Messenger - Vol. 3, No. 3, Page 8
Spring 1994
On Research
Social protestors also face bias from media

     Reporters covering social protesters often display a systematic
pattern of bias, according to Douglas M. McLeod, assistant professor
of communication.
     By portraying protesters as deviants, McLeod says, the media may
unfairly prejudice their audience against the issues and ideas raised
by the protesters. "Small differences in how news stories are reported
often make significant differences in how the public views protest
groups," McLeod says, noting that, in this way, the media are both
reporting and manufacturing public opinion.
     McLeod, in collaboration with James Hertog of the University of
Kentucky, studied media coverage of protests by anarchy groups in
Minneapolis-St. Paul from 1986-1988. Three major protests were held in
this period, with one involving picketing of the Pillsbury Co., owner
of Burger King restaurants. Protesters accused the company of buying
inexpensive beef from Brazil, which, in turn, was destroying
rainforests to provide pastureland.
     For his study, McLeod documented coverage in such mainstream
newspapers as the Minneapolis Star-Tribune and the St. Paul Pioneer
Press Dispatch, in alternative publications such as Overthrow and
Fifth Estate and on television by the local network affiliates.
     One of the more common ways that the media delegitimates dissent
is by using public opinion to comment on protest groups, McLeod says.
These comments are often used to identify protest groups as beyond
consideration and, thereby, to trivialize their issues. McLeod says
the media also treat the failure of protest groups to create
fundamental policy change as further evidence of their deviance and
the futility of their efforts.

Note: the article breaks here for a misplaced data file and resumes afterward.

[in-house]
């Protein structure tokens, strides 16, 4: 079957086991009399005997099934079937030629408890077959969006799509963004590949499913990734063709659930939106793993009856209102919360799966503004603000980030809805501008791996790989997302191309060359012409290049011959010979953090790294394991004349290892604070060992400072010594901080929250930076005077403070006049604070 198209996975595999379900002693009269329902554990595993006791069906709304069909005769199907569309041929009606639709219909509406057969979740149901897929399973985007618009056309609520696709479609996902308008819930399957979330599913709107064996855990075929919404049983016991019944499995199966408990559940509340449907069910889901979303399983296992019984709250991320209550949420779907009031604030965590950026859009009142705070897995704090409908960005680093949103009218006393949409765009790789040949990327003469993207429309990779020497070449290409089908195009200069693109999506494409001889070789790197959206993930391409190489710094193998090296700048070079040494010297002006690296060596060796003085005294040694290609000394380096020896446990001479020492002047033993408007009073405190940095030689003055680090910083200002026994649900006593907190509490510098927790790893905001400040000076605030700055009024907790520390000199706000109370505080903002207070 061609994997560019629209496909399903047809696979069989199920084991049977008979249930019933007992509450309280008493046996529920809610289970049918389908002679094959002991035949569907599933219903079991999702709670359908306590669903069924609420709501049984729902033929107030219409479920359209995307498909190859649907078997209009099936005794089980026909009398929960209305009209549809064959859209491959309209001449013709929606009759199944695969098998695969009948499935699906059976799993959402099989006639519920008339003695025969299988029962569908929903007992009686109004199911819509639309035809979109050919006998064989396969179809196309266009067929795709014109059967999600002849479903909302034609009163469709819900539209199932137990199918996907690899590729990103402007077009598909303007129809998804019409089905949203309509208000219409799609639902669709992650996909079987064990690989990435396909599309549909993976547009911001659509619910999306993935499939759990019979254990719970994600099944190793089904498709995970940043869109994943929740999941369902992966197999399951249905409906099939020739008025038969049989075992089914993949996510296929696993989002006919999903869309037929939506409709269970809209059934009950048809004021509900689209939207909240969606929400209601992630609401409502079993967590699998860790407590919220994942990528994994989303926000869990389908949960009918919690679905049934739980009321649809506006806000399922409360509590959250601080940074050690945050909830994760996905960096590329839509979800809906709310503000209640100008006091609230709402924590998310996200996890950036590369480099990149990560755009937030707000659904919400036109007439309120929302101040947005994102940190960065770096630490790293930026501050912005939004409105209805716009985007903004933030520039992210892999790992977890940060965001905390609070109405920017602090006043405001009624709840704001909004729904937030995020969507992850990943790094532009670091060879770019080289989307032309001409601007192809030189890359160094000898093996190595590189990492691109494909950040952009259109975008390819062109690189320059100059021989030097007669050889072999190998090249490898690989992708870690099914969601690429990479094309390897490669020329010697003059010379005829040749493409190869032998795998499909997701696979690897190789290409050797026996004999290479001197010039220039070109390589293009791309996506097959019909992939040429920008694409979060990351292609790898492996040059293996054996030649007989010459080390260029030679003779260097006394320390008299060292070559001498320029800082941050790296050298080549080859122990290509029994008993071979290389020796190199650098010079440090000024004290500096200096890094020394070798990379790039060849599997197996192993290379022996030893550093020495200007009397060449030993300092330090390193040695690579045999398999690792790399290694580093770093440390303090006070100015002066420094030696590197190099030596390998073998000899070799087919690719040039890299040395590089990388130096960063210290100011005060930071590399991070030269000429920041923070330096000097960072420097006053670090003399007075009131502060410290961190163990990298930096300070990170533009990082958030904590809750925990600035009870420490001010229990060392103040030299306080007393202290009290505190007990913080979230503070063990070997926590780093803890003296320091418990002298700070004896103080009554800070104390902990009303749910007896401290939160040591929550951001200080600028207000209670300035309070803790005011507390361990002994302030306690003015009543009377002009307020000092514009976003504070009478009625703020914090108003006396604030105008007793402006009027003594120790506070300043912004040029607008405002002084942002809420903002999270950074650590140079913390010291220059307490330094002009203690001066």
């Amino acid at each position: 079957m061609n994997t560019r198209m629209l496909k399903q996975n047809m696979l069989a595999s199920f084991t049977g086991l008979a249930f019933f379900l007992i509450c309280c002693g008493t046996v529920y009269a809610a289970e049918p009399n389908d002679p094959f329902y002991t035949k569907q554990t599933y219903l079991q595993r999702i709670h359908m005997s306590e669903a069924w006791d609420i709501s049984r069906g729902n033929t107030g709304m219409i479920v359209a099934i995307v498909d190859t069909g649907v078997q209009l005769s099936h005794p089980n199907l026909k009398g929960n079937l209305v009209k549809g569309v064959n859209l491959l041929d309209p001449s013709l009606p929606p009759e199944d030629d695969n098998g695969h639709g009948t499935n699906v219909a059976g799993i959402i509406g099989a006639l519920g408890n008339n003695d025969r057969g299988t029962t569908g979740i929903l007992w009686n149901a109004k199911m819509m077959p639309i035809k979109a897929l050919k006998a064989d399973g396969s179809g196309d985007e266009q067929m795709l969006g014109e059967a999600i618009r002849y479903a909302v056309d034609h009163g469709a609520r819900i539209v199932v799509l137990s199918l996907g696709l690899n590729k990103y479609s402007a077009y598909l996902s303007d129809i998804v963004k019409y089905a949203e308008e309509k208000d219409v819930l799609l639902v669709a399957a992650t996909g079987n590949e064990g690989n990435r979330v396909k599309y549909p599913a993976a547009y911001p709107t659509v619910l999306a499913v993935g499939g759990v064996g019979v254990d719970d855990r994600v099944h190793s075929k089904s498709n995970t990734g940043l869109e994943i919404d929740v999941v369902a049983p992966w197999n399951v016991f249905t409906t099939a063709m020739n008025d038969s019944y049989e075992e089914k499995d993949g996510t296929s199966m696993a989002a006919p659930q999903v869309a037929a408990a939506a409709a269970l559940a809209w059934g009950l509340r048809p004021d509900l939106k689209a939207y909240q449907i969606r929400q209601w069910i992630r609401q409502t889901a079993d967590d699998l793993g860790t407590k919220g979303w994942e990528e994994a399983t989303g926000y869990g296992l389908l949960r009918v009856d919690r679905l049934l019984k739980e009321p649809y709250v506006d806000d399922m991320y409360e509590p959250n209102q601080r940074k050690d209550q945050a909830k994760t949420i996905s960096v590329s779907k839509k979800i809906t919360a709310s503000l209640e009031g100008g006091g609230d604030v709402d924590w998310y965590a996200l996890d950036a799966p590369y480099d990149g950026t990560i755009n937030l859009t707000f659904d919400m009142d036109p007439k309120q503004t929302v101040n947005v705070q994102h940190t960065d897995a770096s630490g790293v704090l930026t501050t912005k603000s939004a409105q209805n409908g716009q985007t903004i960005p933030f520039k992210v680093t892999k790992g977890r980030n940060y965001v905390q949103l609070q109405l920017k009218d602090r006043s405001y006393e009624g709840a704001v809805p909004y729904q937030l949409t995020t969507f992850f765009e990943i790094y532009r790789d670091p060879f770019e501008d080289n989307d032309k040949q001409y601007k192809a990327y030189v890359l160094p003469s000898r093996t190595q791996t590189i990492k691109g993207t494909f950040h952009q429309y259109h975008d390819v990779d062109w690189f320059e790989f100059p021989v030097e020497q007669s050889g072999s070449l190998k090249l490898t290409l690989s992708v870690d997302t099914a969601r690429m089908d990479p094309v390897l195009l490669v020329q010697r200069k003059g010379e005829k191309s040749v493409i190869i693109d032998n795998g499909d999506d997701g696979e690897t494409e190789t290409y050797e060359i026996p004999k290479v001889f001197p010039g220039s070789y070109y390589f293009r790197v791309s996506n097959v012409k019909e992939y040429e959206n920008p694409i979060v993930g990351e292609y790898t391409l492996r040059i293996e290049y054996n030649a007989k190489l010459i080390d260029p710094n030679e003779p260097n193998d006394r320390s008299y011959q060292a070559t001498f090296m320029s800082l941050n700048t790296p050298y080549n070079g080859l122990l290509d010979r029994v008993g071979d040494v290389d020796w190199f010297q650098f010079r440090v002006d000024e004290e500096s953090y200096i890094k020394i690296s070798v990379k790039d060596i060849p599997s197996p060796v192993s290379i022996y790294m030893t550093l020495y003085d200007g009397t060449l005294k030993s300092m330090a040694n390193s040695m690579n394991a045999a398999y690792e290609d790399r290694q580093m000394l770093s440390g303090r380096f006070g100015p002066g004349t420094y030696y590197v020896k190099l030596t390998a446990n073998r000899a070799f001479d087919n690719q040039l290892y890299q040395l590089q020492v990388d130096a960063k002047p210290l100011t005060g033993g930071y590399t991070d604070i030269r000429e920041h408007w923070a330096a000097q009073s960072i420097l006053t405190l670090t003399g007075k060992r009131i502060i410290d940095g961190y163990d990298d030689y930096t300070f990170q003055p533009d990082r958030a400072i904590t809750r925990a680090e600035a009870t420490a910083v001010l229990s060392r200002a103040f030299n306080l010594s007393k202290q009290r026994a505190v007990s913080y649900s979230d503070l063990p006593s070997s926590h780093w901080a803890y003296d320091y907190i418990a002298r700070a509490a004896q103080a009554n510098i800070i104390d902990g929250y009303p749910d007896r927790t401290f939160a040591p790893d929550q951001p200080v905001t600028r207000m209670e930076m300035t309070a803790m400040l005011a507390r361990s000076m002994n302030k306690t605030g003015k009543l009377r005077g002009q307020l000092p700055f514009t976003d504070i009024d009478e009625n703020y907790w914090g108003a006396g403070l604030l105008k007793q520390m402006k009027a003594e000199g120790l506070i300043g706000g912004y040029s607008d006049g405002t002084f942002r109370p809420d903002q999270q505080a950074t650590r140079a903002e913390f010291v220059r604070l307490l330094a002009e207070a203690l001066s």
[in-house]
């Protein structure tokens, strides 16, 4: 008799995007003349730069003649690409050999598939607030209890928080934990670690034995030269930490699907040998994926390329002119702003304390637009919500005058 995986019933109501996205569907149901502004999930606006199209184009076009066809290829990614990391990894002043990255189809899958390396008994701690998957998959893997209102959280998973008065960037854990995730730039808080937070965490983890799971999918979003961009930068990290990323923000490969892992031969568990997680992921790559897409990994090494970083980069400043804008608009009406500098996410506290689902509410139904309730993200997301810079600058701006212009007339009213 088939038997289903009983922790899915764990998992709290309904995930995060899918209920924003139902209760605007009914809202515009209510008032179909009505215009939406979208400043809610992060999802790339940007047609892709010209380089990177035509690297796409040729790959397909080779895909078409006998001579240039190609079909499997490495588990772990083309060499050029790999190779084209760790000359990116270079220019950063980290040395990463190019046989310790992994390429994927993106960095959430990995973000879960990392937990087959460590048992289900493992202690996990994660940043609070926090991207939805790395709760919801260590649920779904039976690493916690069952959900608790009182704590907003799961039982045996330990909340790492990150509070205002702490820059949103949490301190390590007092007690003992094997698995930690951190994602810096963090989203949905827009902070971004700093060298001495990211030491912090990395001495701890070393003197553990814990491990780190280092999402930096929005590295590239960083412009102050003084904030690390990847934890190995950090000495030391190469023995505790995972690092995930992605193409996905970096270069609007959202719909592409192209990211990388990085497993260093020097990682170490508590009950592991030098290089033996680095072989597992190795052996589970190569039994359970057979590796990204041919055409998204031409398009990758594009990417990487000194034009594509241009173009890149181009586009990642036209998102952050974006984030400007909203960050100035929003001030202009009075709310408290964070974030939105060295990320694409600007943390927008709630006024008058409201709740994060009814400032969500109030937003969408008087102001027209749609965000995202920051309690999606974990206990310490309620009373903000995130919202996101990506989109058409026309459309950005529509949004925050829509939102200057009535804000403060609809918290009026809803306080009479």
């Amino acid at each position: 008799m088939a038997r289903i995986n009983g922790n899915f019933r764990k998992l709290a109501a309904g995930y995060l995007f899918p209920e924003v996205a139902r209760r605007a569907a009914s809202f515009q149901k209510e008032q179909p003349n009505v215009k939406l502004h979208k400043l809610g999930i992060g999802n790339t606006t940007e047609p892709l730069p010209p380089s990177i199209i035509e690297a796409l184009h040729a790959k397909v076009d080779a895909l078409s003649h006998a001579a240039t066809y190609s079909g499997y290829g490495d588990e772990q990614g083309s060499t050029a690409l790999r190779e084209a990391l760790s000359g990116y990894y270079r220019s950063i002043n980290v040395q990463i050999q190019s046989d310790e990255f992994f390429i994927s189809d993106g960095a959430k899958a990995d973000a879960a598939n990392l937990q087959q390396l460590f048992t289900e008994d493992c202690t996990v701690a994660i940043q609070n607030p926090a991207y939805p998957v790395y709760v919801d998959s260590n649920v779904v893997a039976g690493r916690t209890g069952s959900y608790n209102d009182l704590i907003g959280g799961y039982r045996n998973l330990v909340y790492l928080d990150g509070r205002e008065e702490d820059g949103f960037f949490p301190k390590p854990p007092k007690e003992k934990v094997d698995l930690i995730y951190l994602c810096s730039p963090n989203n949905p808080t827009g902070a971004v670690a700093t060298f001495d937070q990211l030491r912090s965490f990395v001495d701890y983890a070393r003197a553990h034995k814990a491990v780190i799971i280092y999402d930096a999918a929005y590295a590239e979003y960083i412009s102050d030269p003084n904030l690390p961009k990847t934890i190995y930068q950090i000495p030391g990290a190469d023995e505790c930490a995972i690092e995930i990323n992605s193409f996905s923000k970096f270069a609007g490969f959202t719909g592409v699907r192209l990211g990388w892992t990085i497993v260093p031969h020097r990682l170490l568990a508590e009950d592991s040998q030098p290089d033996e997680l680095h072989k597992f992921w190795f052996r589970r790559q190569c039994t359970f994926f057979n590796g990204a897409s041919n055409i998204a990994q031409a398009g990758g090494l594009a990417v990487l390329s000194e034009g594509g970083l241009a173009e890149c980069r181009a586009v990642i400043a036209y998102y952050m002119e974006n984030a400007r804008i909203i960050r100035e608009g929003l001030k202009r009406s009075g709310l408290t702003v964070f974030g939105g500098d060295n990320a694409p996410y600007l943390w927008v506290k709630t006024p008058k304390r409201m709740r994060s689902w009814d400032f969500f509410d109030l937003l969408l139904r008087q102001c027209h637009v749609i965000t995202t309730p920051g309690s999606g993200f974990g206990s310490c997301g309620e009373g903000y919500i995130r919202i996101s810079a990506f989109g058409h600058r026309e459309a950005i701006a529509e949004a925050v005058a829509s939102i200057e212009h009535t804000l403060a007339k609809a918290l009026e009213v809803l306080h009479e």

To test the effect of media coverage of protest activity on
public attitudes, McLeod asked two groups of University of Delaware
students to watch two television stations' coverage of the same
protest. "One version supported the police crackdown on the protesters
and did not discuss the reasons behind the protest, and the other
allowed the protesters to articulate their viewpoint a little bit,"
McLeod said. "Afterward, we asked the students what they thought of
the protesters, of the police officers and of the issues involved. It
made a big difference in their opinion depending on which version of
the news story they saw."
     Some ways the media criticize protest groups include making
broad, blanket generalizations about public opinion toward the
protesters and their issues without the support of poll research,
commenting on the protest group's philosophical or social departure
from the mainstream, focusing on the physical appearance of protesters
and having police and bystanders comment on the protest group.
     In many protest stories, reporters ask police or law enforcement
officials to make legalistic comments on the protest group, and
bystanders are presented as representative of public opinion. A built-
in bias against the protesters is latent in both these groups, as law
enforcement officials and bystanders at the scene are not likely to
sympathize with the protest group. Bystanders sympathetic to the
protesters are often considered part of the protest, McLeod says.
     McLeod's next step is to explore further the effects of news
content to determine to what extent it stimulates or represses
political activity.
                                  -Michael W. Hail, Delaware '95 Ph.D.